Flooding has long been an issue along these lower six miles of the Tolt; many residences are at risk during even modest flood events. But also of concern is what is called channel migration, when the river changes course and cuts a new path, heedless, of course, of private property lines.
When Terry started, LiDAR – aerial imagery that uses laser to map river-basin topography – didn’t exist. Nor were GIS – Geographic Information Systems – or, for that matter, high-tech sonar-based river surveys in widespread use.
For a variety of organisms—including amphibians, birds, and plants—evolutionary adaptations to road effects can arise in just a few generations.
King County ecologists document species prior to river construction projects to plan for protection and relocation efforts, if necessary.
The time and energy it takes to thoroughly clean your boots and equipment on site is a small price to pay for the time, expense and heartbreak of finding and controlling a whole new site.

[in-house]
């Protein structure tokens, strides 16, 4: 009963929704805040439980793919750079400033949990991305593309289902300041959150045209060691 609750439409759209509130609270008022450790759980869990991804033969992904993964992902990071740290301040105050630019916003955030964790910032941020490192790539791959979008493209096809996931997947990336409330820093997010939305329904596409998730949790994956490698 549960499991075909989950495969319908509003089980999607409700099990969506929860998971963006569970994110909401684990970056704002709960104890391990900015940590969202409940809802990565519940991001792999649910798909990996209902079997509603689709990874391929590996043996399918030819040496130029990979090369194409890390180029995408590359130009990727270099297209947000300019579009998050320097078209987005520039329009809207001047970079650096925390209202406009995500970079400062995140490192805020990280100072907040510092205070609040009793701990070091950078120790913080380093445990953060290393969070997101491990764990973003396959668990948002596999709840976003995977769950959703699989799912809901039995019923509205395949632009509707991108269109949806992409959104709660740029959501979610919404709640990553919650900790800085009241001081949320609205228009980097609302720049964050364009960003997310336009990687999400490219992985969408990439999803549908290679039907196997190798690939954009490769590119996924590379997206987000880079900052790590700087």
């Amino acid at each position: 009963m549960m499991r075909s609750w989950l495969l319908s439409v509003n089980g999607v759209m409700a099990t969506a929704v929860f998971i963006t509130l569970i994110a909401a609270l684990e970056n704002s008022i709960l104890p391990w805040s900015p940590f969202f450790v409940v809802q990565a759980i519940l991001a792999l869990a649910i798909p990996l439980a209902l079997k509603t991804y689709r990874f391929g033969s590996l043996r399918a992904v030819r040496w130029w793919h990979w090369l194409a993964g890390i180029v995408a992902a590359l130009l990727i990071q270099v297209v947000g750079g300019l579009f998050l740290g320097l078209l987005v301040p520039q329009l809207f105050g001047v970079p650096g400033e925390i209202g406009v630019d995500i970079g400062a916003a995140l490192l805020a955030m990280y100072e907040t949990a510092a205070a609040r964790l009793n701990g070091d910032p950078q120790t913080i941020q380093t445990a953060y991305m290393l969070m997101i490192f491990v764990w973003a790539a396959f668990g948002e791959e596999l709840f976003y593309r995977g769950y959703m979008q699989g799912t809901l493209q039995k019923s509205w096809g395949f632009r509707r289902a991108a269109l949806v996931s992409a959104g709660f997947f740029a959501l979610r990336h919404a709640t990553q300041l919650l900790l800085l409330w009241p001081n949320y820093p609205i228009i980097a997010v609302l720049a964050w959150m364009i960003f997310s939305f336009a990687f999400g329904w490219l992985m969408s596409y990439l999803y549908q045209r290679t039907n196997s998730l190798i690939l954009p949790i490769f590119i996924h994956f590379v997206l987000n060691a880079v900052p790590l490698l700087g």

“Engineering: See It, Solve It” was the theme of the Feb. 9, Enumclaw STEM Expo. And since Science, technology, engineering and math are the cornerstones of the work done in the Water and Land Resources Division, naturally we were there to spark the interest of the next generation of our workforce.
Washington’s invasive species reporting app just got smarter. Now anyone can use their smart phone or other device to easily report sightings of invasive plants, animals and other pesky organisms anywhere in Washington State and be sure that information will go to the right agency.
With three decades of experience in the field of environmental protection, Josh Baldi begins 2017 with a King County perspective.